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The Brothers Karamazov
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The Brothers Karamazov
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  • The whole town is echoing with his debaucheries.
  • He gathered loose women into his house, and carried on orgies of debauchery in his wife’s presence.
  • To a monster who, though he is betrothed and all eyes are fixed on him, can’t restrain his debaucheries—and before the very eyes of his betrothed!
  • To sink into debauchery, to stifle your soul with corruption, yes?
  • While he was wearying every one with his tears and complaints, and turning his house into a sink of debauchery, a faithful servant of the family, Grigory, took the three-year-old Mitya into his care.
  • But if his father had remembered him (he could not, indeed, have been altogether unaware of his existence) he would have sent him back to the cottage, as the child would only have been in the way of his debaucheries.
  • Coming at twenty to his father’s house, which was a very sink of filthy debauchery, he, chaste and pure as he was, simply withdrew in silence when to look on was unbearable, but without the slightest sign of contempt or condemnation.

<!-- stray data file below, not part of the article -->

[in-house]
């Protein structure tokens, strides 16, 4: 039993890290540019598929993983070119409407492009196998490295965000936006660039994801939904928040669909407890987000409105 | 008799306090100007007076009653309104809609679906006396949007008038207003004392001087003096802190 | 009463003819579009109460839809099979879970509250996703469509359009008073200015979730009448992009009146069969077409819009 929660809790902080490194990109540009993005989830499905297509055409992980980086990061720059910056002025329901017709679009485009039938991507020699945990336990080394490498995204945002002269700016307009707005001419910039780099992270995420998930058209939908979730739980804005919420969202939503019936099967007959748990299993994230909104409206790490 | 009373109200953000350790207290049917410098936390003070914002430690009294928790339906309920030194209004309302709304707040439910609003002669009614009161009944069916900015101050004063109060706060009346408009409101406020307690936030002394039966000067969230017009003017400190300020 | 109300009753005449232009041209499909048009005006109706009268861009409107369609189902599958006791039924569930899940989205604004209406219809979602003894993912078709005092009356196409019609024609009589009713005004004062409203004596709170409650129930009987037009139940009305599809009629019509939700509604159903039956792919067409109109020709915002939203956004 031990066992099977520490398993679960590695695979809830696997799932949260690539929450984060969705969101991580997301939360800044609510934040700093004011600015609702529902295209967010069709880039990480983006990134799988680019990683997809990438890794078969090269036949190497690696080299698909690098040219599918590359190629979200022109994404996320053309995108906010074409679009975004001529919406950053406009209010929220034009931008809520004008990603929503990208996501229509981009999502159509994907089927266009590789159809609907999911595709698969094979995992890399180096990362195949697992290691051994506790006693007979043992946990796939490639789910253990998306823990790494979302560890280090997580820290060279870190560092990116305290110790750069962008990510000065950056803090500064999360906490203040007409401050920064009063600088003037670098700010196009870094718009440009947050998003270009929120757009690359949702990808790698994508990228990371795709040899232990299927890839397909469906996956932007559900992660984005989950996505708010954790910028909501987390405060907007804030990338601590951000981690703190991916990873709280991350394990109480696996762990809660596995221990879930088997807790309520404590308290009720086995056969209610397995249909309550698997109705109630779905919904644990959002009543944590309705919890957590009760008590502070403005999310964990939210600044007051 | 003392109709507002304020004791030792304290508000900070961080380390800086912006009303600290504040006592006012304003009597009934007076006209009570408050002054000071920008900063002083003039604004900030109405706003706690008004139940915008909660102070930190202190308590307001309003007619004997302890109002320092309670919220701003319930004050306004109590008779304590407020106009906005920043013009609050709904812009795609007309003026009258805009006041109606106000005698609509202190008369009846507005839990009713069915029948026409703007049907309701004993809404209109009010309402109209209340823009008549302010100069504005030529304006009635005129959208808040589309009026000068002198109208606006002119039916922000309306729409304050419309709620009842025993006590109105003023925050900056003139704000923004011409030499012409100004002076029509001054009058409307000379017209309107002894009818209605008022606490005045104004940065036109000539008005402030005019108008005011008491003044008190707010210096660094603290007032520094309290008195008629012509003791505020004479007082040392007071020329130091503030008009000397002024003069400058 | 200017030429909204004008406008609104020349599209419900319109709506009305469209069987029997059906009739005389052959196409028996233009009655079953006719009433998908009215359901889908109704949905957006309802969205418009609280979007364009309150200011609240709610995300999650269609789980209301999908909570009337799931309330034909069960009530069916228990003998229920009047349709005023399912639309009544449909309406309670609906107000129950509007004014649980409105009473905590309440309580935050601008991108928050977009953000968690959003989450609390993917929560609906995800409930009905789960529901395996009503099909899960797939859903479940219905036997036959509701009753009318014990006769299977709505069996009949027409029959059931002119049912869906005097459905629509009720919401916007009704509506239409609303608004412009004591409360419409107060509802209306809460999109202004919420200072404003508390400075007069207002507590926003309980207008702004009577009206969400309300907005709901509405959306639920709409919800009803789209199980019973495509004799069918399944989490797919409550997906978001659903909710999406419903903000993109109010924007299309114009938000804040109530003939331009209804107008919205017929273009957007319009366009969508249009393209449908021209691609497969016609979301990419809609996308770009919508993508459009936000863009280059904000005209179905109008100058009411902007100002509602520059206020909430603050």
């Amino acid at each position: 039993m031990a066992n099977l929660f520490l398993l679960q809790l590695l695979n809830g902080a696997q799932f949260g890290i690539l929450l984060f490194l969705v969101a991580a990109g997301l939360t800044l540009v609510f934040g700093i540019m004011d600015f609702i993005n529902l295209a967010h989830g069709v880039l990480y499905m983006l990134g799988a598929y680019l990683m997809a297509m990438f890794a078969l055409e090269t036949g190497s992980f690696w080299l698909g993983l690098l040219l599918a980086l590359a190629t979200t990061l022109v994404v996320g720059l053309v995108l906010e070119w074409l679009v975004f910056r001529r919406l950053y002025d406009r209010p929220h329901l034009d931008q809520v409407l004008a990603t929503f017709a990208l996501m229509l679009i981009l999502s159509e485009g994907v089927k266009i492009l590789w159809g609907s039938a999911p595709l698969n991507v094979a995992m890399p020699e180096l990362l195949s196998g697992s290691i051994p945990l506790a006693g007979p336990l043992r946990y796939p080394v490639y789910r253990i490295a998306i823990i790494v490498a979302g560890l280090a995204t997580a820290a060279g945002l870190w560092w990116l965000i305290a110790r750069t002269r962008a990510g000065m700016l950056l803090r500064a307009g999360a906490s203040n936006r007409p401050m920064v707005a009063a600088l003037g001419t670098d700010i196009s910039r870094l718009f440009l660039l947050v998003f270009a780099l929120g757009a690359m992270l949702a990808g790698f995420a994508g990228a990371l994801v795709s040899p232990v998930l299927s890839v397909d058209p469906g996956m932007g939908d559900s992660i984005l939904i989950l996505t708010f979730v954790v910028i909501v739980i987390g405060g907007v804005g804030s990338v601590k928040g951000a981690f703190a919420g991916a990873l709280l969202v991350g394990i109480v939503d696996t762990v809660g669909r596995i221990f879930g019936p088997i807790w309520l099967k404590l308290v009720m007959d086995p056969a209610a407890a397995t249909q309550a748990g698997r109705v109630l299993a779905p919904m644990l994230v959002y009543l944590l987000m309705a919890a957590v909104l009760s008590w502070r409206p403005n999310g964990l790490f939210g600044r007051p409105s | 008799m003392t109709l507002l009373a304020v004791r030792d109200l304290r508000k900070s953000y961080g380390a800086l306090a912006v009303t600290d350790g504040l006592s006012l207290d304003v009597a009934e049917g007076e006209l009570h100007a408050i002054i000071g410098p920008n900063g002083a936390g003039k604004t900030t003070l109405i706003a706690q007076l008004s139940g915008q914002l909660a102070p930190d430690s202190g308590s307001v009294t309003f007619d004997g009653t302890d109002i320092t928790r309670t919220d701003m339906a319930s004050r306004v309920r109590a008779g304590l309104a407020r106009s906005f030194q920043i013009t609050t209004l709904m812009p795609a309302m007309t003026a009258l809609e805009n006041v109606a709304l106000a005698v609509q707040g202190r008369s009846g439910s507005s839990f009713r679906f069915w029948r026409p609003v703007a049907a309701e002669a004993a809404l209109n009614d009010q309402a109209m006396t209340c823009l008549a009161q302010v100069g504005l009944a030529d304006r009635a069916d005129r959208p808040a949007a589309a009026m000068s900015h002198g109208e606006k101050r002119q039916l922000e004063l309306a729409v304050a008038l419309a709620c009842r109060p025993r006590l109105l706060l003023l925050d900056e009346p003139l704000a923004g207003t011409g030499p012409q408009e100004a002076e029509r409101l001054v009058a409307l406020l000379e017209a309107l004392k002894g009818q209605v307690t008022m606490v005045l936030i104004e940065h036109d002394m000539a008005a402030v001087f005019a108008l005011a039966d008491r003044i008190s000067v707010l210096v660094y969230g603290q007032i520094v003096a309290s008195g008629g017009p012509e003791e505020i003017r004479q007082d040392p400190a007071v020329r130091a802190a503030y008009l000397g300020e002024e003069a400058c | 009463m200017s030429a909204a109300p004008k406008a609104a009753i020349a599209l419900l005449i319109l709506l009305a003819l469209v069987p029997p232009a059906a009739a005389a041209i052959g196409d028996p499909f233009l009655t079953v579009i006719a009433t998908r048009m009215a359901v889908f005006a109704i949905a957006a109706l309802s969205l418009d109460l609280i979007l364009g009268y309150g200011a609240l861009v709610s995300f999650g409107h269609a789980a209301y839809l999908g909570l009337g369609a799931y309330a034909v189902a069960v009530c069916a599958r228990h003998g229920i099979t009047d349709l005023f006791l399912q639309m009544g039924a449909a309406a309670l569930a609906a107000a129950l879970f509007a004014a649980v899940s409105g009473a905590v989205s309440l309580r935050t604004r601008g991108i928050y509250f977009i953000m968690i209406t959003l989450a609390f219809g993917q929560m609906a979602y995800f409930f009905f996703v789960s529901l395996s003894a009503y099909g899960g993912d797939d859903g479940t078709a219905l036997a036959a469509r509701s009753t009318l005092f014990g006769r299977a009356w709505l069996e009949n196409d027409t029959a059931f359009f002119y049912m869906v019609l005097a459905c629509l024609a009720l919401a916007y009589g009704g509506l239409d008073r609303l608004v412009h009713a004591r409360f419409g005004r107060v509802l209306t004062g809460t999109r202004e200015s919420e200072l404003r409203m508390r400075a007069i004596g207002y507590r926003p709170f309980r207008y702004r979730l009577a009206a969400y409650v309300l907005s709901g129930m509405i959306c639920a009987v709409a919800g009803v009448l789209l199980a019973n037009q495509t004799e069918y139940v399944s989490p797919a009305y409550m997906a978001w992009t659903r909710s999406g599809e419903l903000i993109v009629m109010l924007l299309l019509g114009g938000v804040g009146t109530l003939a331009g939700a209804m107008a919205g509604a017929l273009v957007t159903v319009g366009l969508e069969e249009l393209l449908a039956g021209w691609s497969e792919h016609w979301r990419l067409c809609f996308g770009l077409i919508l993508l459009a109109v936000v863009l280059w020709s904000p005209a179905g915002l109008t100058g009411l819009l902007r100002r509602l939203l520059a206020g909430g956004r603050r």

• Drunkenness, debauchery and devilry were what we almost prided ourselves on.
  • At such moments he liked to feel that there was near at hand, in the lodge if not in the room, a strong, faithful man, virtuous and unlike himself, who had seen all his debauchery and knew all his secrets, but was ready in his devotion to overlook all that, not to oppose him, above all, not to reproach him or threaten him with anything, either in this world or in the next, and, in case of need, to defend him—from whom?
  • Neither in drunken debauchery in taverns, nor when he was flying into the country, trying to get from God knows whom, the money so essential to him to remove the object of his affections from being tempted by his father, did he bring himself to touch that little bag!
  • That lady, who had long watched his career with compassion, gave him the most judicious advice, to give up his dissipated life, his unseemly love-affair, the waste of his youth and vigor in pot-house debauchery, and to set off to Siberia to the gold-mines: ’that would be an outlet for your turbulent energies, your romantic character, your thirst for adventure.’
  • "I plead guilty to drunkenness and dissipation," he exclaimed, again in a startling, almost frenzied, voice, "to idleness and debauchery.

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  • I relaxed and enjoyed the evening without slipping into the surrounding debauchery.
  • Alas. Debauchery led to drunkenness which led to ruin.

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